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NOAA and USGS to Conduct Pilot Project for Flash Flood and Debris Flow Warning System in Southern California
Improved Capability Will Help Save Lives, Minimize Property Damage and Loss

Released: 9/19/2005 9:32:17 AM

Contact Information:
U.S. Department of the Interior, U.S. Geological Survey
Office of Communication
119 National Center
Reston, VA 20192
Clarice Nassif Ransom (USGS) 1-click interview
Phone: 703-648-4299

Chris Vaccaro (NOAA)
Phone: 301-713-0622 x134

Stephanie Hanna 1-click interview
Phone: 206-220-4573

The National Oceanic and Atmospheric Administration and the U.S. Geological Survey announced today plans to conduct a pilot project in Southern California that will improve NOAA National Weather Service forecasts of potential debris flows, also known as mud flows. The project’s goal is to provide public warnings of imminent threat in and near areas recently burned by wildfires.

The pilot project was announced as the agencies released the NOAA-USGS Debris Flow Warning System report, which outlines an initial plan for the prototype, and identifies the potential for expanding the warning system nationwide by developing improved technologies to characterize flash flood and debris flow hazards. These will be combined with existing methods used by NOAA’s National Weather Service to forecast and measure precipitation.

"This is an example of sound intergovernmental collaboration that will save lives," said retired Navy Vice Admiral Conrad C. Lautenbacher, Jr., Ph.D., under secretary of commerce for oceans and atmosphere and NOAA administrator. "This pilot program demonstrates the value of a product at a regional level that we hope the Global Earth Observation System of Systems can bring to a global scale."

"People need to be prepared for natural disasters that occur as a result of natural hazards," said Dr. P. Patrick Leahy, acting director of the USGS. "Science can help build more resilient communities by improving the capability to know where and when floods and debris flows are going to happen. Ultimately, flash flood and debris flow warning systems will help save lives and minimize property damage and loss."

Once the smoke clears from a wildfire, the danger is not over. Flash floods and debris flows can be one of the most hazardous consequences of rainfall on burned hill slopes. Just a small amount of rainfall on a burned area can lead to these hazards. The powerful force of rushing water, soil, and rock, both within the burned area and downstream, can destroy culverts, bridges, roadways, and structures, and can result in injury or death. For example, 16 people died in a debris flow during the Christmas day 2003 storm that impacted recently-burned hill slopes in San Bernardino County, Calif. Nearly $1 billion was spent to clean up and repair roadways following this event.

Because of their close link with precipitation, post-wildfire debris flows are somewhat more predictable than other types of landslides. The prototype warning system will improve watches and warnings issued by NOAA’s National Weather Service for post-fire flash floods and debris flows based. This will use comparisons between precipitation estimates from NOAA’s National Weather Service and rainfall intensity-duration values derived from ongoing USGS research in the Southern California region. These thresholds were developed by comparing conditions in storms known to have produced flash floods and debris flows with those that did not. Warning systems based on established links between rainfall and the occurrence of flash floods and debris flows are critical to communities most vulnerable to this natural hazard.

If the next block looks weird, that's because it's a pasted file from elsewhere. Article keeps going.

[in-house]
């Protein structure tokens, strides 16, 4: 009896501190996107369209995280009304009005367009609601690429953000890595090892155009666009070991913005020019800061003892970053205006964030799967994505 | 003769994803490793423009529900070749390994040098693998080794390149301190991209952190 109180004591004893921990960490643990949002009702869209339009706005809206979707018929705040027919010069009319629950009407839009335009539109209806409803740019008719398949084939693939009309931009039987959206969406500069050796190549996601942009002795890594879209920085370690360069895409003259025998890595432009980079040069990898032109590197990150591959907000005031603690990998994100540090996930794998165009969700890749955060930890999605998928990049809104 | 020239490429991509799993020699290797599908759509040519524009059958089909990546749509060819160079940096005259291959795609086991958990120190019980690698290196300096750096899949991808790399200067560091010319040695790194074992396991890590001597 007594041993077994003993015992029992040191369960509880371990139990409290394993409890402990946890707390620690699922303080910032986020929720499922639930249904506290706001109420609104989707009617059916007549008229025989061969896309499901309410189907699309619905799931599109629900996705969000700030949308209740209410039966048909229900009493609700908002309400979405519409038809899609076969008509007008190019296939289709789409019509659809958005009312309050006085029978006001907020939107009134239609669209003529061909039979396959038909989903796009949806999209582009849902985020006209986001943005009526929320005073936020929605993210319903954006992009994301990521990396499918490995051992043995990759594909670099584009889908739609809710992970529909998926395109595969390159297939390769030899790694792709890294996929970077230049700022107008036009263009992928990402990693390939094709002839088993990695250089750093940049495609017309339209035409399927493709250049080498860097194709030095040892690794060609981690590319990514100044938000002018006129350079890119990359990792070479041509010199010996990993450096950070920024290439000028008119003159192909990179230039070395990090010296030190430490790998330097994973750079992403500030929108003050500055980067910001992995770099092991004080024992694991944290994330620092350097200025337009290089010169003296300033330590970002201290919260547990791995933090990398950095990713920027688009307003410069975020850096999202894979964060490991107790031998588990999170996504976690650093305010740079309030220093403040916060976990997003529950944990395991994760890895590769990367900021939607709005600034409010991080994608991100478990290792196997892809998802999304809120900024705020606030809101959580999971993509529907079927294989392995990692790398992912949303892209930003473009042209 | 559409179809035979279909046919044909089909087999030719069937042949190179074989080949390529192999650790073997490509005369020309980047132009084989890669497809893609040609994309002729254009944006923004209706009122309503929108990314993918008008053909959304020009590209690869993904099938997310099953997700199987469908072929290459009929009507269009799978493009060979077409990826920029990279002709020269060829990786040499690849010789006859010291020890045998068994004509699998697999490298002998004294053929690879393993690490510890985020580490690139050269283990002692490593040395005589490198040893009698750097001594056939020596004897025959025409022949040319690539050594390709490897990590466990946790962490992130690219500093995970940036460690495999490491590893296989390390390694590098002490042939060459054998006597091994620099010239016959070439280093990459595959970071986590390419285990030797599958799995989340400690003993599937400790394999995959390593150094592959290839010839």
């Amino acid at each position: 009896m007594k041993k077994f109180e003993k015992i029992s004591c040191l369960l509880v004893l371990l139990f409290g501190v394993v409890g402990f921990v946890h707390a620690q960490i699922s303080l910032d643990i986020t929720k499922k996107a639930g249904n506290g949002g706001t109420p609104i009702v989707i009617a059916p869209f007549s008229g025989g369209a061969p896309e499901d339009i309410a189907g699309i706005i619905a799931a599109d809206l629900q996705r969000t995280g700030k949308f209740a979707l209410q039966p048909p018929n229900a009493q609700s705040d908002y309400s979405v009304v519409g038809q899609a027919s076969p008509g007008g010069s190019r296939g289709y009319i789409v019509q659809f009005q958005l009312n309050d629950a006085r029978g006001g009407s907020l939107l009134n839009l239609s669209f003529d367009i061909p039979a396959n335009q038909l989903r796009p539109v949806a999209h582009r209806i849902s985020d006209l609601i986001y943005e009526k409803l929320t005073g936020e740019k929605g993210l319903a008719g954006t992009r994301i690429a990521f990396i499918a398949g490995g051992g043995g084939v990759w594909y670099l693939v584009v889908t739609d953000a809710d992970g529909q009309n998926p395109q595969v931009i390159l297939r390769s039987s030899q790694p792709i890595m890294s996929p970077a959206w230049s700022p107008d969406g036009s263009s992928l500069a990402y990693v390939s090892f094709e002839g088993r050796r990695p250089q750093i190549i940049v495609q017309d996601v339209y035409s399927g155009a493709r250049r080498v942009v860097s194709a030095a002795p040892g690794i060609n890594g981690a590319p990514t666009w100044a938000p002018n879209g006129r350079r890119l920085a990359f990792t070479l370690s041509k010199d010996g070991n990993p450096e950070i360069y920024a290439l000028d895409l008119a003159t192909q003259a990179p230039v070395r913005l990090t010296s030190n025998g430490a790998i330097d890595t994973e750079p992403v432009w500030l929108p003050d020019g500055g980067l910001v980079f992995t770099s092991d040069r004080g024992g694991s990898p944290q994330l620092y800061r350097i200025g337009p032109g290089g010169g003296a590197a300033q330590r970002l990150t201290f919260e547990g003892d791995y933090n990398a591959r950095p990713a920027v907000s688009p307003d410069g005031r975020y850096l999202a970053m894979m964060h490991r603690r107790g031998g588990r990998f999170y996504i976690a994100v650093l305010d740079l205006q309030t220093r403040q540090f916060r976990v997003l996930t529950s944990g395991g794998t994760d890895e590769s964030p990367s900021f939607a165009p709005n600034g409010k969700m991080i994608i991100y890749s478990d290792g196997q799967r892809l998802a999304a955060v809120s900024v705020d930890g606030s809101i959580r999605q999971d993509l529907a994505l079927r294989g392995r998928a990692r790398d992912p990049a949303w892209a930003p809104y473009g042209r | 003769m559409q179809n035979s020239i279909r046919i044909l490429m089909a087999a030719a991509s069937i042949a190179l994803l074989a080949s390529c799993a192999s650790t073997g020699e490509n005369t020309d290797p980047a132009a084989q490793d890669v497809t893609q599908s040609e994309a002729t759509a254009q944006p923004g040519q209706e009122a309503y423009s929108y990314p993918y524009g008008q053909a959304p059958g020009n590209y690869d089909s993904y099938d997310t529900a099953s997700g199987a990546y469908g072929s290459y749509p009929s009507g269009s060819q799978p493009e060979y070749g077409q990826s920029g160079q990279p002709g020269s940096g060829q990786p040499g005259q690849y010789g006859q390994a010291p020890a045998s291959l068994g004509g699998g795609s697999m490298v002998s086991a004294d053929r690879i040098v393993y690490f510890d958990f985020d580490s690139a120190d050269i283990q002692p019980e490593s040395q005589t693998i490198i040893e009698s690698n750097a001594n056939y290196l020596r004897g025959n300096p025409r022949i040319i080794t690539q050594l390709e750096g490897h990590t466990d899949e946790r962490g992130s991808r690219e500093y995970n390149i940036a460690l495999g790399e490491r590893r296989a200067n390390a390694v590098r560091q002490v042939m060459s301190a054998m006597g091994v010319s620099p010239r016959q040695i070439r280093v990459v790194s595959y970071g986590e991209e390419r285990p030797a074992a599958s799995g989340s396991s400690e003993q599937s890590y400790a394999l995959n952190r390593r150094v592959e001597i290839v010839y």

"Working together, our two Federal agencies have a unique opportunity to deliver life-saving warnings for debris flows," said Brig. Gen. David. L. Johnson, U.S. Air Force (Ret.), director of NOAA’s National Weather Service. "Making this possible are the development of improved precipitation estimates and forecasts, better techniques for delineating debris flow hazards, and advancements in geographic information technology, as stated in the NOAA-USGS report."

A principal finding of the NOAA-USGS task force that developed the report is that the potential exists to enhance and expand the warning system in the future to provide detailed maps that show areas that could be impacted by flash floods and debris flows. Such maps could potentially be generated in real-time during a storm by incorporating improved forecasts and measurements of precipitation into detailed susceptibly models.

The demonstration project will cover the counties served by National Weather Service Forecast Offices at Oxnard and San Diego, Calif., which includes San Luis Obispo, Santa Barbara, Ventura, Los Angeles, San Bernardino, Orange, Riverside and San Diego. Areas within these counties located near housing developments have proven to be prone to wildfires. Heavy precipitation in these areas has resulted in flash floods and debris flows that caused considerable loss of life and property damage.

The National Oceanic and Atmospheric Administration, an agency of the U.S. Commerce Department, is dedicated to enhancing economic security and national safety through the prediction and research of weather and climate-related events and providing environmental stewardship of our nation’s coastal and marine resources. Through the emerging Global Earth Observation System of Systems (GEOSS), NOAA is working with its federal partners and nearly 60 countries to develop a global monitoring network that is as integrated as the planet it observes.

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